of Russia and destroy their army- it is quite clear that the battle of
Tarutino, just because of its incongruities, was exactly what was
wanted at that stage of the campaign. It would be difficult and even
impossible to imagine any result more opportune than the actual
outcome of this battle. With a minimum of effort and insignificant
losses, despite the greatest confusion, the most important results
of the whole campaign were attained: the transition from retreat to
advance, an exposure of the weakness of the French, and the
administration of that shock which Napoleon's army had only awaited to
begin its flight.

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War And Peace - Book Thirteen: 1812 - Chapter 8 War And Peace - Book Thirteen: 1812 - Chapter 8

War And Peace - Book Thirteen: 1812 - Chapter 8
Napoleon enters Moscow after the brilliant victory de la Moskowa;there can be no doubt about the victory for the battlefield remains inthe hands of the French. The Russians retreat and abandon theirancient capital. Moscow, abounding in provisions, arms, munitions, andincalculable wealth, is in Napoleon's hands. The Russian army, onlyhalf the strength of the French, does not make a single attempt toattack for a whole month. Napoleon's position is most brilliant. Hecan either fall on the Russian army with double its strength anddestroy it; negotiate an advantageous peace, or in case of a refusalmake a menacing move on Petersburg, or even, in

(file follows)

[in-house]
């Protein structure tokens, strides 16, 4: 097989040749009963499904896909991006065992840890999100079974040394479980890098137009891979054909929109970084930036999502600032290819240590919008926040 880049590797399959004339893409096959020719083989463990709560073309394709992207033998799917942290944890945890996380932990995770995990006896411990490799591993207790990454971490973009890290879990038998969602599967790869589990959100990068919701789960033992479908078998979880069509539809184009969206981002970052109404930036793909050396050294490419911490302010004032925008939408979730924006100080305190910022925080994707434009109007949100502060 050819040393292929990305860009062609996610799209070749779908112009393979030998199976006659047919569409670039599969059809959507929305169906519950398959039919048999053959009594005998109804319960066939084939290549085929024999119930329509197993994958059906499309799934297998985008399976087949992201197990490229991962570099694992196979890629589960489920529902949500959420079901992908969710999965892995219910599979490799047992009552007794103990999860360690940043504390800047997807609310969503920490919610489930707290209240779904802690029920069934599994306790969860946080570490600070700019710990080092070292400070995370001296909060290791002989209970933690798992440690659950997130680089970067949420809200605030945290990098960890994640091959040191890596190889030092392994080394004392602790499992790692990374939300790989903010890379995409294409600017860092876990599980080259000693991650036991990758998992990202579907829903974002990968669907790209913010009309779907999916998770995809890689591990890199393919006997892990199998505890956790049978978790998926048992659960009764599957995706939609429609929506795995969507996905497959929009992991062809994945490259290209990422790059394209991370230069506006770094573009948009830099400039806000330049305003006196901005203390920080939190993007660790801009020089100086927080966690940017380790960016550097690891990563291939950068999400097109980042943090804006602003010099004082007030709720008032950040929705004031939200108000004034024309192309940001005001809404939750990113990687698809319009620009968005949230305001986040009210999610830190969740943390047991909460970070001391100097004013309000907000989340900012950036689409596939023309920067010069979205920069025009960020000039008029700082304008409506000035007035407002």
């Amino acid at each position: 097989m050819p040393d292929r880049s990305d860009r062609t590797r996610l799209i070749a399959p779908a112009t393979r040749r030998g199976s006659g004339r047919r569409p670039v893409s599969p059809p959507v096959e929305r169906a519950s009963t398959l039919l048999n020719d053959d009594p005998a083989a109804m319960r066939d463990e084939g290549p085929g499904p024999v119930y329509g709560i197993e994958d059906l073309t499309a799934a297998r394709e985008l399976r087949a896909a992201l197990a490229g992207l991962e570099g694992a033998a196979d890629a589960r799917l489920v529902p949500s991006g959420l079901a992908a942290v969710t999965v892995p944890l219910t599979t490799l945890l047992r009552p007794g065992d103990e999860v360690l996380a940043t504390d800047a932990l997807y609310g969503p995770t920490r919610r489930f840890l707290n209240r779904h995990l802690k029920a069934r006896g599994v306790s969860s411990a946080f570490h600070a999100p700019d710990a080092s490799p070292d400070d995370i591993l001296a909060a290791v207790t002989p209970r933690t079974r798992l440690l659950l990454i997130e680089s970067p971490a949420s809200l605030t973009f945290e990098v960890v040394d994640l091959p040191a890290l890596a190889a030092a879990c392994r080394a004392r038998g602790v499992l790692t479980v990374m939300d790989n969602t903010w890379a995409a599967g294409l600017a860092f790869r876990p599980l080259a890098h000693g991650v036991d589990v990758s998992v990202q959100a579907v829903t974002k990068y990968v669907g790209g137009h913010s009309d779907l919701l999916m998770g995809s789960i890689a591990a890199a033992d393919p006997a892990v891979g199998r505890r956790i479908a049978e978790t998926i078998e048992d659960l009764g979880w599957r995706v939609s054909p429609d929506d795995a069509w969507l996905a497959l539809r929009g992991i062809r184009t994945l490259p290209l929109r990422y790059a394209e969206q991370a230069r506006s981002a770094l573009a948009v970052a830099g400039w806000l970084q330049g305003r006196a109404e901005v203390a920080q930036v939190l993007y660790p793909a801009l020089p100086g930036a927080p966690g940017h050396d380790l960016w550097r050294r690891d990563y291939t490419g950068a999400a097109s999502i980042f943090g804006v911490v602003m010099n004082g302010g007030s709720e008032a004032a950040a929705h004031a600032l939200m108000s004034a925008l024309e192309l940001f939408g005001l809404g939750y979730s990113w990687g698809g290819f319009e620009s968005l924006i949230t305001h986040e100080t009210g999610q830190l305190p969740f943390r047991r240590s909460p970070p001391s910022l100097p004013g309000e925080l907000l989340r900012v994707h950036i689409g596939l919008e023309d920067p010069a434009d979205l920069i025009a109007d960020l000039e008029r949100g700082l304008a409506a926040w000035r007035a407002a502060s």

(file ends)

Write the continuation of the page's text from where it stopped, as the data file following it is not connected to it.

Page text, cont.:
War And Peace - Book Thirteen: 1812 - Chapter 6 War And Peace - Book Thirteen: 1812 - Chapter 6

War And Peace - Book Thirteen: 1812 - Chapter 6
Next day the troops assembled in their appointed places in theevening and advanced during the night. It was an autumn night withdark purple clouds, but no rain. The ground was damp but not muddy,and the troops advanced noiselessly, only occasionally a jingling ofthe artillery could be faintly heard. The men were forbidden to talkout loud, to smoke their pipes, or to strike a light, and they triedto prevent their horses neighing. The secrecy of the undertakingheightened its charm and they marched gaily. Some columns,supposing. they had reached their destination, halted, piled arms, andsettled down on the cold ground, but the majority